Do you want to do great things with your finances, but you aren’t sure if it’s possible based on where you are today?
My friend, it doesn’t matter what your financial dream is. It IS possible if you get serious about money.
Maybe you dream of:
- Having a paid-for house;
- Getting out of credit card debt;
- Owning and running a successful business;
- Being so financially independent that you can travel as often as you want to;
- Not having to show up to anybody else’s job;
- Owning a business that provides jobs for other people (one of my greatest joys, personally);
- Being able to afford anything (even if you choose not to spend money on certain things);
- Not ever experiencing stress about your finances another day in your life; and
- the very BEST of all: becoming a RADICAL giver. I mean giving things like scholarships, offerings, helping those experiencing homeless, helping single parents, helping widows and the aged, sponsoring missionaries, underwriting ministries, and SO MUCH MORE.
Do any of those dreams hit home with you?
Your financial dreams can happen.
I wrote more about it here, in my post answering the question “Does Great Wealth Come Suddenly?” … but I wanted you to hear some real-life stories today. So I asked a few of my colleagues in the financial blogging space for their stories, and they sent me some great stuff.
Read these short stories and testimonials about what regular people were able to do by getting really, really serious about money:
In no particular order …
Richmond at PF Geeks (Personal Finance Geeks) shares his story:
My wife and I got married right out of college, and within a few months were dealing with a surprise 5-month-long unemployment. I ended up starting grad school with only a part-time job. So, not only had we lost my income but we added a big expense to our bottom line.
My wife still worked full-time throughout, but we had to drastically cut our spending. Since then, we’ve been able to aggressively grow our net worth from $13k to $100k, purchase our first home, and take out zero debt for my grad school program!
The biggest keys to our success were keeping our expenses stable while increasing our income, finding habits that helped us save money (like meal prepping) and sticking to our budget as much as possible.”
Kelan and Brittany at The Savvy Couple shared their story:
“Brittany and I had over $25,000 in lingering student loan debt that just seemed to never go away. We finally got sick and tired of paying our monthly payment and decided to attack our debt with everything we possibly had.
Through budgeting our money down to every dollar, cutting costs everywhere we could, and having our online blogging business take off we were able to pay off the $25,000 in less than five months!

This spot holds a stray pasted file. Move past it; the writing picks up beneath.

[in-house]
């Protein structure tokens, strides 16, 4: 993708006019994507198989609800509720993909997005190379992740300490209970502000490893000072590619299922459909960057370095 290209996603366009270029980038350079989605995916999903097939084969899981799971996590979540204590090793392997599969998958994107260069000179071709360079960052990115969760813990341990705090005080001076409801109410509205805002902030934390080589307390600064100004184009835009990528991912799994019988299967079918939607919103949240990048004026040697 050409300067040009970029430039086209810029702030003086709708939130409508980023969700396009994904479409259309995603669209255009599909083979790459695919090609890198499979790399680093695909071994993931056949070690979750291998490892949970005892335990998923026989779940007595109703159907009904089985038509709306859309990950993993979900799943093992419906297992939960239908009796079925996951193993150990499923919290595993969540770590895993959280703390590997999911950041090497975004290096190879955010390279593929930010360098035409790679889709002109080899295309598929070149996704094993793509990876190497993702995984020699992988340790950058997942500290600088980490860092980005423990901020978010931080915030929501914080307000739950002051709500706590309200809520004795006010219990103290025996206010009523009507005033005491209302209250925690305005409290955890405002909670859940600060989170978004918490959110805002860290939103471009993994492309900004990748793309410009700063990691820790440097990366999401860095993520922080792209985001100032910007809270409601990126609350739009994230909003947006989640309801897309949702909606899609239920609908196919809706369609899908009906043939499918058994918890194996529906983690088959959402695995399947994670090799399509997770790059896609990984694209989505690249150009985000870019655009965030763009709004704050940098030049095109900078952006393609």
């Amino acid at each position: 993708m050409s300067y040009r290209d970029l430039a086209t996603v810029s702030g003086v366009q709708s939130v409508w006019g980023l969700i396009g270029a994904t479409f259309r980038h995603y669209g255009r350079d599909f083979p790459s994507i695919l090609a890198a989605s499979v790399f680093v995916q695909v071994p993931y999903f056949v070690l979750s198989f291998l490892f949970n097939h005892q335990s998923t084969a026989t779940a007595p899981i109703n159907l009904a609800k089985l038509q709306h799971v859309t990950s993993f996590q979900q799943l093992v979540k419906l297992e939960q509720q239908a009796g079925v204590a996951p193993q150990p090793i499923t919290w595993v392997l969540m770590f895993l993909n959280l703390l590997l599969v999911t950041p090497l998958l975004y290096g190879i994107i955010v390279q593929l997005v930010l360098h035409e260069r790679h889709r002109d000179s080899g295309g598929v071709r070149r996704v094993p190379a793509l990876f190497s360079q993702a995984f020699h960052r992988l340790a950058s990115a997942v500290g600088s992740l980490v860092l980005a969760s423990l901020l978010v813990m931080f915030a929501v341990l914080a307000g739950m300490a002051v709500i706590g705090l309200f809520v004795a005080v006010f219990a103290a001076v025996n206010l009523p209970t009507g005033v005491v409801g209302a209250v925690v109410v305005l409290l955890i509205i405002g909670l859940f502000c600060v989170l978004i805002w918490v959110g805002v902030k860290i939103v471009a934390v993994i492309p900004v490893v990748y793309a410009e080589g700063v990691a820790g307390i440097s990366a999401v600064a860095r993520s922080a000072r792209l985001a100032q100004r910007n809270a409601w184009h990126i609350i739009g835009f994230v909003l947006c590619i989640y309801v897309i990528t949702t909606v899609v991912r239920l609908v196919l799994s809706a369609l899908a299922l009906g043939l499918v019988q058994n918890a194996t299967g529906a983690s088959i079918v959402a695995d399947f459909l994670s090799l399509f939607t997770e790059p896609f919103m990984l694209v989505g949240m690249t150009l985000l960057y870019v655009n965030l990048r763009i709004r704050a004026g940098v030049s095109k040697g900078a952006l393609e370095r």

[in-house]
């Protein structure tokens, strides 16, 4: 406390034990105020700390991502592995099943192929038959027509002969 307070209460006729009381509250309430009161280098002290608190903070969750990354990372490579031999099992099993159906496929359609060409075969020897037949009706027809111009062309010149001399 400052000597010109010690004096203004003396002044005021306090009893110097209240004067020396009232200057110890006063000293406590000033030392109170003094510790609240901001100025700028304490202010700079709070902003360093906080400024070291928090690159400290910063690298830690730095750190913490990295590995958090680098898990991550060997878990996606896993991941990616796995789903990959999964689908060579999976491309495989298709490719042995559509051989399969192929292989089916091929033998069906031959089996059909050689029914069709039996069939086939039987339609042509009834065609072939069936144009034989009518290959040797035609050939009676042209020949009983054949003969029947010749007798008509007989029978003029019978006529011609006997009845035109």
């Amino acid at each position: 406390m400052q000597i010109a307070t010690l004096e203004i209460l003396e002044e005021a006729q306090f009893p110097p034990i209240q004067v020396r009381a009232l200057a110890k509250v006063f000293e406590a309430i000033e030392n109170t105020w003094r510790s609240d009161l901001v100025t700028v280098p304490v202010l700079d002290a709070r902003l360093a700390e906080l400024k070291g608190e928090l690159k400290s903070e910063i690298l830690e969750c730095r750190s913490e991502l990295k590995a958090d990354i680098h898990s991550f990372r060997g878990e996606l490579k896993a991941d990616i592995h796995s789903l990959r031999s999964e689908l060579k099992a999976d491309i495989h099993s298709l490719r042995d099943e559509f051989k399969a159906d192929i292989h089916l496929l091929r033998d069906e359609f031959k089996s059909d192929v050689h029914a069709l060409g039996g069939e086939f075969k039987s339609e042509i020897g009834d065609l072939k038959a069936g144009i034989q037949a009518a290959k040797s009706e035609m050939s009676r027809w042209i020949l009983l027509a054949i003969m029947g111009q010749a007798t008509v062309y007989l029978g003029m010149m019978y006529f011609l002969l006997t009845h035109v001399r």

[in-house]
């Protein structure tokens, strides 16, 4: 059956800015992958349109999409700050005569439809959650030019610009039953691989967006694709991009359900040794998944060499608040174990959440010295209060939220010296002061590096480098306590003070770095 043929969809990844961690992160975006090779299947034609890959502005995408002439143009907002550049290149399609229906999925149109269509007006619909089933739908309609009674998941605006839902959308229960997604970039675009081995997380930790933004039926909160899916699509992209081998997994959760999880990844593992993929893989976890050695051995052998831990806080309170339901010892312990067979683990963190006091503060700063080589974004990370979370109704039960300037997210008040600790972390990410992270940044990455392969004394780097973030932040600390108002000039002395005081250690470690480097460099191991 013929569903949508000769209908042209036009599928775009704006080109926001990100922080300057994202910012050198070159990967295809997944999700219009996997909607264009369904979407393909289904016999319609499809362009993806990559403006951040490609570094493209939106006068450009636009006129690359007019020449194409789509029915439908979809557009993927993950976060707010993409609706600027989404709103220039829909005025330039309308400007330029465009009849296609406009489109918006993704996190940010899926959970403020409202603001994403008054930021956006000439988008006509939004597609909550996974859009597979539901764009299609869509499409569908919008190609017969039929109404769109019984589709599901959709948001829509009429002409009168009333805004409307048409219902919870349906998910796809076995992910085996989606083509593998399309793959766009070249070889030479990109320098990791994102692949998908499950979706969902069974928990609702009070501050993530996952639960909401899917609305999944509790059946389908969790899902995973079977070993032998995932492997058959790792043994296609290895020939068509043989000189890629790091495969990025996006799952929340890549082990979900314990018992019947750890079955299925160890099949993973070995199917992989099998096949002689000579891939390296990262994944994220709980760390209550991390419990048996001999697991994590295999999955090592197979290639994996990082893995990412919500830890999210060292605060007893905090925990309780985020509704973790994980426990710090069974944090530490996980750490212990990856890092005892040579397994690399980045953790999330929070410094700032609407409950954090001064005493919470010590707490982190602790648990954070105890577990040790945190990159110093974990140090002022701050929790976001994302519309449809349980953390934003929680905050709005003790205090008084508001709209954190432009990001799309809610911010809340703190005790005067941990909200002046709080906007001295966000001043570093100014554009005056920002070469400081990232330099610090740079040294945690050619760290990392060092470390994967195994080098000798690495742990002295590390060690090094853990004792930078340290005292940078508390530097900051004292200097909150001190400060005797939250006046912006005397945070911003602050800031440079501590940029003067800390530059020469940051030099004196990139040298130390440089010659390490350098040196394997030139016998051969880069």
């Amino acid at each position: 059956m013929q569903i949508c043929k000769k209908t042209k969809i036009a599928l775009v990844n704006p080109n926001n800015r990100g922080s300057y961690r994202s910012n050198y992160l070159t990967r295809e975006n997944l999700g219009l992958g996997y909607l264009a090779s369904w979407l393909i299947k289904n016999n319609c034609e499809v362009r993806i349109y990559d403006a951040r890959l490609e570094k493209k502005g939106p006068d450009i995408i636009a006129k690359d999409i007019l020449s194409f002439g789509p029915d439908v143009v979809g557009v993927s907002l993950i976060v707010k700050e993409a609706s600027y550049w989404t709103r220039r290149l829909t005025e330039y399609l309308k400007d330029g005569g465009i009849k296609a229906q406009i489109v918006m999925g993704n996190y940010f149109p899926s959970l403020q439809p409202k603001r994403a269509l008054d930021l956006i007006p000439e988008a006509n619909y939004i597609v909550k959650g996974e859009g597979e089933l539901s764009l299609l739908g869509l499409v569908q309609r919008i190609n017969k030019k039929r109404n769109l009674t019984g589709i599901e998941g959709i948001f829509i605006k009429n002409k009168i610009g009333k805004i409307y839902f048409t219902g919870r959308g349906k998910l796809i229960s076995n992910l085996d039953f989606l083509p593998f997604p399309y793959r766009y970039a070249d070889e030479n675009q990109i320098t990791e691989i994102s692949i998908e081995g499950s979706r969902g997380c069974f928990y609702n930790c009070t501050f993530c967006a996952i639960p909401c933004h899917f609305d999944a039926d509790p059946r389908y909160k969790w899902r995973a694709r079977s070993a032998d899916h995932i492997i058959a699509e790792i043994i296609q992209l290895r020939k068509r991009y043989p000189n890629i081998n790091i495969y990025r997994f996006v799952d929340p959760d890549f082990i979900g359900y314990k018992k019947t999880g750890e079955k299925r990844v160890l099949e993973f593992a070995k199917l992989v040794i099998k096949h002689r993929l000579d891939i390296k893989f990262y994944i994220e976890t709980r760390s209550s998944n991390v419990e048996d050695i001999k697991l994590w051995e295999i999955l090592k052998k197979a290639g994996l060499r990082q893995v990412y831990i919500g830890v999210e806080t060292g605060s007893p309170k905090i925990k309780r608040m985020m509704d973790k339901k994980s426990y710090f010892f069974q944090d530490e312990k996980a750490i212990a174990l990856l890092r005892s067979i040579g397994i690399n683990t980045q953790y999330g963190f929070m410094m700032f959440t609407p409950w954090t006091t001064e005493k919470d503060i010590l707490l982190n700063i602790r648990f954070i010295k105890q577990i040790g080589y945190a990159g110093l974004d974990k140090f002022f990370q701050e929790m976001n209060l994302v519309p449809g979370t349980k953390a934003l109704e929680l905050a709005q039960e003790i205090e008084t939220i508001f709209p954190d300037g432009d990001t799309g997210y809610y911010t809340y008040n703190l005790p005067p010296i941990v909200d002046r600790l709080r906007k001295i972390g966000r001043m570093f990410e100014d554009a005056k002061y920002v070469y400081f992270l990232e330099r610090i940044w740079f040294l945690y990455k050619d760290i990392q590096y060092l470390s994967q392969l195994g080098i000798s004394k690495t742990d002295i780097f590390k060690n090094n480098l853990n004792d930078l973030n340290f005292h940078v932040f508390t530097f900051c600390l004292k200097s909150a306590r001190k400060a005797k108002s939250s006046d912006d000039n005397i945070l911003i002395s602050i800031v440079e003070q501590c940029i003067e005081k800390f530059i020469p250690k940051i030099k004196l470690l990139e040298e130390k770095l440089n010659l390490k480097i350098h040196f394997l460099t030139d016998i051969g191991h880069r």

Becoming debt free feels absolutely incredible and has set us up for a very bright financial future.”
Todd at Invested Wallet shares this:
“In 2014, I was still in over 30,000 debt (student loan, car, credit card) and had just over $1,000 saved. I was living paycheck-to-paycheck and had very little left to save if I wanted to. I had zero background in finances or investing, just knew some very basics about saving money and credit.
Now almost five years later:
- I’ve financially educated myself and have saved/invested $72,000+.
- Knocked out 95% of my student loan debt and fully paid off my car.
- Increased my full-time income by 120% and escaped the 9-5 cubicle life.
- I’m maintaining a 65% savings rate when the average American saves less than 5%!
This year I aiming to have my first $100,000 saved and invested.”
Um, wow. Go, Todd!
Liz at Mindful Money Coaches said this:
“My husband and I increased our net worth by seven figures when my husband left his six-figure corporate IT career three years ago to focus on our rental business. He was 51 at the time. I stayed working. We did this all debt-free.
Now, we’ve created enough passive rental income for me to retire at 51. Focus and discipline were key for us. It took strategic energy and a few risks but it was so worth it.”
Andrew at Wealthy Nickel says this:
“Shortly after I got married and we started talking about having kids, I realized that I needed to get serious about planning for my family’s financial future. I wanted to become financially independent before the standard timeline of a 40 year career.
My wife and I decided to start building wealth through real estate, and we went from zero knowledge and experience to over $1M in net worth through real estate in about 5 years!
While the journey was not always easy, we were committed to the process and any extra money we had went into our first rental property. We made mistakes and learned as we went. It snowballed from there, and now we have 7 rental properties, have done multiple flips, and my wife even got her real estate license to save us money on transactions and make a little extra money on the side to boost our investing.